[Interviewer]: You’re welcome. I’ll stop there.
Student at Kent State University in 1970
|Date of Interview||
Doug Guthrie was an undergraduate studying sociology at Kent State University in 1970. He discusses his early years on campus and how he was part of a relatively small number of students who were involved in protesting the war in Vietnam. He relates his experiences during the days leading up to May 4 and shares his clear and detailed eyewitness account of the shootings. His experiences during the aftermath are a vital part of his story: he went through a difficult, indecisive period followed by finding his vocation and a deeply rewarding and significant career in public service.
|Length of Interview||
|Time Period discussed||
Common fallacies--Political aspects
Conflict of generations
Crosby, Stills, Nash & Young. Ohio
Evacuation of civilians--Ohio--Kent
Frank, Glenn W.
Kent State Shootings, Kent, Ohio, 1970
Kent State University. Blanket Hill
Kent State University. ROTC Building--Fires
Kent State University. Tri-Towers
Lewis, Jerry M. (Jerry Middleton), 1937-
Miller, Jeffrey, d. 1970--Death and burial
Ohio. Army National Guard
Polarization (Social sciences)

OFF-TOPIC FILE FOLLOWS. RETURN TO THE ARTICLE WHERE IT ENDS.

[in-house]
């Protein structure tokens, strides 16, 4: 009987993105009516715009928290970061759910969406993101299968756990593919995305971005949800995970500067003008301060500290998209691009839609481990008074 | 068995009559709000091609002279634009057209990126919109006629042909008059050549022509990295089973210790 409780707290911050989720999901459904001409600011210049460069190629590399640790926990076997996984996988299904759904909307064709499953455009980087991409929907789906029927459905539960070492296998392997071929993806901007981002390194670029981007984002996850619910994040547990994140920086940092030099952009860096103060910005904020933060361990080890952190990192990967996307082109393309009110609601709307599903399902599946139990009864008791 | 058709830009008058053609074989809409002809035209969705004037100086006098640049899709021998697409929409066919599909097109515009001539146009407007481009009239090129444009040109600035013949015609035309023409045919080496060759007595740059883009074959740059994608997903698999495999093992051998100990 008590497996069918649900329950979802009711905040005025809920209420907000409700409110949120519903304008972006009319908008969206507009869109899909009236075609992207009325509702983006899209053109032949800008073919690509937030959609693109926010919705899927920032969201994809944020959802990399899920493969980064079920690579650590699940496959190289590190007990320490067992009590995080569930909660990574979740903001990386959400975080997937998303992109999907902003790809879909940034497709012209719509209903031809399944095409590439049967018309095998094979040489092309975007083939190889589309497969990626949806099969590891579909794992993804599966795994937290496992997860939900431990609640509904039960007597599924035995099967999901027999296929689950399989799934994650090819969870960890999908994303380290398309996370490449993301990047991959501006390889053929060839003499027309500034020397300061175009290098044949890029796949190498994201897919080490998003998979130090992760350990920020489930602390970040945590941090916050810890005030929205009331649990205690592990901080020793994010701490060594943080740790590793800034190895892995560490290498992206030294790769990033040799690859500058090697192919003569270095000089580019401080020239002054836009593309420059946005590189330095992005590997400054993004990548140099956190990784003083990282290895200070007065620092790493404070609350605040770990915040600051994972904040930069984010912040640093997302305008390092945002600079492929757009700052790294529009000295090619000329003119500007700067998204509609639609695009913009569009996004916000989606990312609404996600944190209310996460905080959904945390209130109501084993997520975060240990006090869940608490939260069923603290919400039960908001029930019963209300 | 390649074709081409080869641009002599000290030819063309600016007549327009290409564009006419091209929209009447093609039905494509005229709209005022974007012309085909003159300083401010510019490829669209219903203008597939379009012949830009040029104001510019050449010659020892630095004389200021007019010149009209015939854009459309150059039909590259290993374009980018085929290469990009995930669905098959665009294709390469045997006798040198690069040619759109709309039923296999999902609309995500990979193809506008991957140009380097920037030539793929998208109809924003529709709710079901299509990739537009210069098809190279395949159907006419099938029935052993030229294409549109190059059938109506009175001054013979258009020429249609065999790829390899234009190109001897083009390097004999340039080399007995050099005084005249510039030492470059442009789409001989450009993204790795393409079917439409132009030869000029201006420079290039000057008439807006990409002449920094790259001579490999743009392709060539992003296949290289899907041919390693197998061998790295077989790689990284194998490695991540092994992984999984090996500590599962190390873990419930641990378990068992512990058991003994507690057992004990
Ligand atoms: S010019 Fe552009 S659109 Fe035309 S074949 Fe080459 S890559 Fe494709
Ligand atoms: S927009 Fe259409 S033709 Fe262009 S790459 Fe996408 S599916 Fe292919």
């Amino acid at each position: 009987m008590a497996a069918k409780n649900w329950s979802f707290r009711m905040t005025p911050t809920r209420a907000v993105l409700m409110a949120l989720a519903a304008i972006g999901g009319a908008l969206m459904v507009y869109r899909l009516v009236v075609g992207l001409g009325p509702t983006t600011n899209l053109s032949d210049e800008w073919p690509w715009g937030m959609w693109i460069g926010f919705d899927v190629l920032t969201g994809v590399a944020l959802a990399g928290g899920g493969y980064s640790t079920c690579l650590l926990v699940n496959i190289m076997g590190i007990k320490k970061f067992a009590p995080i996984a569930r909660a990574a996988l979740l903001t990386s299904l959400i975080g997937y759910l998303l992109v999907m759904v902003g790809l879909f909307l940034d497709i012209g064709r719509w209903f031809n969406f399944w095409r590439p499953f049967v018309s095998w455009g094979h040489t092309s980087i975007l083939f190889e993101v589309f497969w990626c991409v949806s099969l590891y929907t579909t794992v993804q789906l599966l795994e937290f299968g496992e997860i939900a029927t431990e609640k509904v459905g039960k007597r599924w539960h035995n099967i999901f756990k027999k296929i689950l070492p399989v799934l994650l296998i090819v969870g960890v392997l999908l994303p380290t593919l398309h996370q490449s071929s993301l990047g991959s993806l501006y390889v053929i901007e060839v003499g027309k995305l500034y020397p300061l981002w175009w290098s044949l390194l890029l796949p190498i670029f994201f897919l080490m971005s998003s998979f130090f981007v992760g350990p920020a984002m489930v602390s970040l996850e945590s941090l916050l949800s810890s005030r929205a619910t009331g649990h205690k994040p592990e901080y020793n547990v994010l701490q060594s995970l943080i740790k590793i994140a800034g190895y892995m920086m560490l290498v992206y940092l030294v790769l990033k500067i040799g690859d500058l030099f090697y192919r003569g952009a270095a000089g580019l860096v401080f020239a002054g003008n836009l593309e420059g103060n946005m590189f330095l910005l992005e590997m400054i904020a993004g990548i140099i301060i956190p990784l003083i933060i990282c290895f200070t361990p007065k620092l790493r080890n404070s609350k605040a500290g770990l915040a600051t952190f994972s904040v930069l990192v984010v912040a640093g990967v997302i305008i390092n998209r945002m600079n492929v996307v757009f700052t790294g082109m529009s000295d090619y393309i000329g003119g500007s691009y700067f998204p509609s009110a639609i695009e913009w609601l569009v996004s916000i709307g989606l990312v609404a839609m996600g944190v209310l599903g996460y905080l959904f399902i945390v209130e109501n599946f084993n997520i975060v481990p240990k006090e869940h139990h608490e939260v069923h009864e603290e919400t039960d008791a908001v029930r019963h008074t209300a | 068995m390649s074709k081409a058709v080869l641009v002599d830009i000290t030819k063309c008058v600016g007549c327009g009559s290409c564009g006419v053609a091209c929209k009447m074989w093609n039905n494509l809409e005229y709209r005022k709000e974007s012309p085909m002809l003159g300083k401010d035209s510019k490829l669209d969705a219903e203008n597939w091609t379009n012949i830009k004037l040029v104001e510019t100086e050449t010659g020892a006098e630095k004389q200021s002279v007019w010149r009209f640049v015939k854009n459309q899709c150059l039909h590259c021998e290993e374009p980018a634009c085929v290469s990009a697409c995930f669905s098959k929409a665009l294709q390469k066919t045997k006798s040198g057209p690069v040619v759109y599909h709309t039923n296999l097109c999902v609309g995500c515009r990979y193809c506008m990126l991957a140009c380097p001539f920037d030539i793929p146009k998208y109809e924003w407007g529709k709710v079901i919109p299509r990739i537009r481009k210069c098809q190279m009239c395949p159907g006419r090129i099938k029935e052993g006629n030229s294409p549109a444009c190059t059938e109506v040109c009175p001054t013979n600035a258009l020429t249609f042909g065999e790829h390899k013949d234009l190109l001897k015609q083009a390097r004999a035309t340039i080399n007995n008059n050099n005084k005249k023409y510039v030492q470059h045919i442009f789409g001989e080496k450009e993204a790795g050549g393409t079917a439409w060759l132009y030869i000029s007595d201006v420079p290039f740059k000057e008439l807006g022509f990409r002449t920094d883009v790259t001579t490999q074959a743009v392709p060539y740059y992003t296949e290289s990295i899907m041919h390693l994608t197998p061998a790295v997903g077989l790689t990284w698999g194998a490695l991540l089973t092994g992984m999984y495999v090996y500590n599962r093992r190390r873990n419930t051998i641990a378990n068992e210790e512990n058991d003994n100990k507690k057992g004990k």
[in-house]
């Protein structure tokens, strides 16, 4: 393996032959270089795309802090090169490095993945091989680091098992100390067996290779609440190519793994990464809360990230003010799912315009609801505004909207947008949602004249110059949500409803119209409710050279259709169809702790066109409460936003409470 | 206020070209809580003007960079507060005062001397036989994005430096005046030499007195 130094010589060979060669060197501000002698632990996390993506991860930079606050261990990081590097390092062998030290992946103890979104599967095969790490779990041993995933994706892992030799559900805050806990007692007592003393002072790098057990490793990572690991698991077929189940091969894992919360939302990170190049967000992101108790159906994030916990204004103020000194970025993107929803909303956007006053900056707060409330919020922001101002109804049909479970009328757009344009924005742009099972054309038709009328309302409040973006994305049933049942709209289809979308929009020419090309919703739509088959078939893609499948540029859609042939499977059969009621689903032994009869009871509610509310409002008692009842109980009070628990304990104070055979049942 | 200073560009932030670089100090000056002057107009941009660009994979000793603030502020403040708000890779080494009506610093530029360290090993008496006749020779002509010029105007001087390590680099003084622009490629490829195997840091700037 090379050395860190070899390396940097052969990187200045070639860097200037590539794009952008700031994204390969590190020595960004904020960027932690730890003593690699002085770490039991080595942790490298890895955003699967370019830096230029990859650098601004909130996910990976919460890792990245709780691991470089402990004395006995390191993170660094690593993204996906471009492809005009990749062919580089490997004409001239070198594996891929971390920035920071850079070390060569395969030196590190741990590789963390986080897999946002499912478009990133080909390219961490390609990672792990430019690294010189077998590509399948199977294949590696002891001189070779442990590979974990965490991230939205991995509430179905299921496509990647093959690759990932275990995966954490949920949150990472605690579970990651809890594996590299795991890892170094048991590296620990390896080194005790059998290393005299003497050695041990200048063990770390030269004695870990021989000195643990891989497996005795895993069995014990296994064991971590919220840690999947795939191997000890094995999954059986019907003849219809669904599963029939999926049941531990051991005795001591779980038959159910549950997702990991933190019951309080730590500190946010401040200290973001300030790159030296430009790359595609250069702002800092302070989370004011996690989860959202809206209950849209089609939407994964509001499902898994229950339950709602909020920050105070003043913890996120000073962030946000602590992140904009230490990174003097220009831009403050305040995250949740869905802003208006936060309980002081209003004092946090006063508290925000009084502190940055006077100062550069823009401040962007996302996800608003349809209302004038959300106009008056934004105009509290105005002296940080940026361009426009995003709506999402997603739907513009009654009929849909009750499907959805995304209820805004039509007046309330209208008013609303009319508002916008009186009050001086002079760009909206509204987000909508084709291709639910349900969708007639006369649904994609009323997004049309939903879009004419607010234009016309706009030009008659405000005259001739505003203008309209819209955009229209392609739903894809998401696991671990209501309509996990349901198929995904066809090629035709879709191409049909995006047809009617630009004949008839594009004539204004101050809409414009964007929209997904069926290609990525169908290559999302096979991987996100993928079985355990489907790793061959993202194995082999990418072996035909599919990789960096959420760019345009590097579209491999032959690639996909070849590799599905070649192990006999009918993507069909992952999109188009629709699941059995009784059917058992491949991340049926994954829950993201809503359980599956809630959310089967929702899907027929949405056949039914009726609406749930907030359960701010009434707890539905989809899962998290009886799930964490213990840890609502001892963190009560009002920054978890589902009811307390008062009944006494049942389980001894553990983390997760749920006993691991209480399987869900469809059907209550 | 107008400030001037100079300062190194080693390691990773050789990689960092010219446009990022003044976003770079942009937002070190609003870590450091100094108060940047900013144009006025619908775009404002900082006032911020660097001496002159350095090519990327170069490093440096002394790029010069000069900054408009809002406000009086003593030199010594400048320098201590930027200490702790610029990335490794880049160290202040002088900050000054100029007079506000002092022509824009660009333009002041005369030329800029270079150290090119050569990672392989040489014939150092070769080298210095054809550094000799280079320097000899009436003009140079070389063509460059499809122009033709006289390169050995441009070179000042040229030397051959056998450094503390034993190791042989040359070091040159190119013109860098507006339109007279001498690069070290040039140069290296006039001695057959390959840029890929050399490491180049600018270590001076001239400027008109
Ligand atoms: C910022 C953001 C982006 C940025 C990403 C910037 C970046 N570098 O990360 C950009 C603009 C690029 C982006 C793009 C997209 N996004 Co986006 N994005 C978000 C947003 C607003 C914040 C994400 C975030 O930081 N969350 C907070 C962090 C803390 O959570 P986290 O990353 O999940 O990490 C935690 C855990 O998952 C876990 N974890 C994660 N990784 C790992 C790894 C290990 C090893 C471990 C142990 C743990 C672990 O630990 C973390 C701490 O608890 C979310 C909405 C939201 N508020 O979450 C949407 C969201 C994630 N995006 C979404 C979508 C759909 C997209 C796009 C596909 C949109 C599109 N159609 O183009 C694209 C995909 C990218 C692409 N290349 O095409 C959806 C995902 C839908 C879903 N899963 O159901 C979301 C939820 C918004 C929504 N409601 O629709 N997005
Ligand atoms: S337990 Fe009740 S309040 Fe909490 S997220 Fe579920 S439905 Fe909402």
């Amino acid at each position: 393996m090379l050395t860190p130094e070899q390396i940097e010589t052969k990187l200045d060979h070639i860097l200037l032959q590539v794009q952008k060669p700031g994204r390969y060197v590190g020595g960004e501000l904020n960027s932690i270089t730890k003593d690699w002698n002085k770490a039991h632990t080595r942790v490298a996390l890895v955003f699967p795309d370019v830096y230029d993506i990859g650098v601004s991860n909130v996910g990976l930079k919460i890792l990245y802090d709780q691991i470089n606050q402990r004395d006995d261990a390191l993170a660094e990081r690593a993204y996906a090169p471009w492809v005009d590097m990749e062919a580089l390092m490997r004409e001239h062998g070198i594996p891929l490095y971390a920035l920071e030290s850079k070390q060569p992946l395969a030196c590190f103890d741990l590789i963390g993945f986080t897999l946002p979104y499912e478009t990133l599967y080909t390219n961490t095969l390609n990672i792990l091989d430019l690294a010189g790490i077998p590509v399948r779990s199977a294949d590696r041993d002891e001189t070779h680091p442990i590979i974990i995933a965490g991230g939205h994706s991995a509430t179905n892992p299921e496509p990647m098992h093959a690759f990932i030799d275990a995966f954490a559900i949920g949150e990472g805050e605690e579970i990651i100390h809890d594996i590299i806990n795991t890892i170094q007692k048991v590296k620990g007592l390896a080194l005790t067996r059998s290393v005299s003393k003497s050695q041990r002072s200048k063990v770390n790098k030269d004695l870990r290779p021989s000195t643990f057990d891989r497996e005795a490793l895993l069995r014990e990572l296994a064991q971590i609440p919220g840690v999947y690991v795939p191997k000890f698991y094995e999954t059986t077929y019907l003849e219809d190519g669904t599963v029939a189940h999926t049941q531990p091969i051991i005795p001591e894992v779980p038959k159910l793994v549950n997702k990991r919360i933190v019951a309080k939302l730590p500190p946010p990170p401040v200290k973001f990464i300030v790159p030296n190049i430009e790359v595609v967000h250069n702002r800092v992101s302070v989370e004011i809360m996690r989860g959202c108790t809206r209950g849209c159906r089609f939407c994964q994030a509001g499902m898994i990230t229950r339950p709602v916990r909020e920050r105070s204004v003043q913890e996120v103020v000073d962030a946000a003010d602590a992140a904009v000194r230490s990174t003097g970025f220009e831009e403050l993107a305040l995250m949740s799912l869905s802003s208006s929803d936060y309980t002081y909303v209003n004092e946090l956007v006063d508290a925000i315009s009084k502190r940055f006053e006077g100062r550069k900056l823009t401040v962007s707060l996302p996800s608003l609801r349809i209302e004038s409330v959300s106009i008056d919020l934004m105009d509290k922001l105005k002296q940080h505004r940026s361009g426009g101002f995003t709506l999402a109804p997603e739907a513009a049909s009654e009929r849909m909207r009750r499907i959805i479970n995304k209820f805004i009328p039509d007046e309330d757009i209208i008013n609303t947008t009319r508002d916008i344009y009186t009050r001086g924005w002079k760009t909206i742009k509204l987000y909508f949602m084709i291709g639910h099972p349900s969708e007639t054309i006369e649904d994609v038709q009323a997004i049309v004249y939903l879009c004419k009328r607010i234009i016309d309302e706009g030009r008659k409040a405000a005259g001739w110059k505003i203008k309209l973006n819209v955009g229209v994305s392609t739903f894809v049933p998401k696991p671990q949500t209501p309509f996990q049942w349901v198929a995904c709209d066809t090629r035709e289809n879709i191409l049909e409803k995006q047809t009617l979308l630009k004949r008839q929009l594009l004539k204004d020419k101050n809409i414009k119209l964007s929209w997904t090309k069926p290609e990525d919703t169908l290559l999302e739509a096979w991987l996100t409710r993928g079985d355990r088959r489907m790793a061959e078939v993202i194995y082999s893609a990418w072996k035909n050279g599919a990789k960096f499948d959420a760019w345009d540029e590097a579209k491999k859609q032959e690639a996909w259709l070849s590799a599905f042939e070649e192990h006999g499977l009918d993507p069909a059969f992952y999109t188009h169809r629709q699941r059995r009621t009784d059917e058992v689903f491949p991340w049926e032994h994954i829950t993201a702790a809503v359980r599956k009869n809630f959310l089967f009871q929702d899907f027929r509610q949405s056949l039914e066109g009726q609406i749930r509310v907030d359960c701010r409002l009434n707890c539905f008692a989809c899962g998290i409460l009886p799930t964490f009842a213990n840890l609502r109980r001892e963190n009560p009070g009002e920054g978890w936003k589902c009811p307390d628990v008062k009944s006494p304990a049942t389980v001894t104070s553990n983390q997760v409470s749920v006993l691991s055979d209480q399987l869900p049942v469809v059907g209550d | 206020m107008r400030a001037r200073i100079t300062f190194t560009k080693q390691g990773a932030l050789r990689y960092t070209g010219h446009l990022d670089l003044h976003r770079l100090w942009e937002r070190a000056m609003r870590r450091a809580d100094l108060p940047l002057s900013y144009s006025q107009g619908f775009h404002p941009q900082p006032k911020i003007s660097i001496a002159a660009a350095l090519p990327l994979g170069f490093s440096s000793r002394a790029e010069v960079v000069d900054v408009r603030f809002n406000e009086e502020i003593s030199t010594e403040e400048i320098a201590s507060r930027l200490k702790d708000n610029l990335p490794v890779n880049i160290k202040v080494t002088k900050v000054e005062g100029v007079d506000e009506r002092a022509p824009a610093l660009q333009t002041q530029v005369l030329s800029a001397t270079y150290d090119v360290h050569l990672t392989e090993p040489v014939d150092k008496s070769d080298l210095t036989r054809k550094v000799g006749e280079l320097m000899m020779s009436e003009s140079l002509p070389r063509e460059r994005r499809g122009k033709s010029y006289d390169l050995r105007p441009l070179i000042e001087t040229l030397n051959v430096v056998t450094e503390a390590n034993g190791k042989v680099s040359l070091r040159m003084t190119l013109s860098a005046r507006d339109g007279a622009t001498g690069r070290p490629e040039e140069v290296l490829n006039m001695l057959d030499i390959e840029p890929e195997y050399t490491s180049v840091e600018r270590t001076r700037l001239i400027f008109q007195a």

Presbyterian college students--Interviews
Scheuer, Sandra, d. 1970
Schroeder, William, d. 1970--Death and burial
Students for a Democratic Society (U.S.)
Tear gas munitions
Vietnam War, 1961-1975--Protest movements
Young Republican National Federation (U.S.)
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Kent State University
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audio digital file
The content of oral history interviews, written narratives and commentaries is personal and interpretive in nature, relying on memories, experiences, perceptions, and opinions of individuals. They do not represent the policy, views or official history of Kent State University and the University makes no assertions about the veracity of statements made by individuals participating in the project. Users are urged to independently corroborate and further research the factual elements of these narratives especially in works of scholarship and journalism based in whole or in part upon the narratives shared in the May 4 Collection and the Kent State Shootings Oral History Project.
May 4 Collection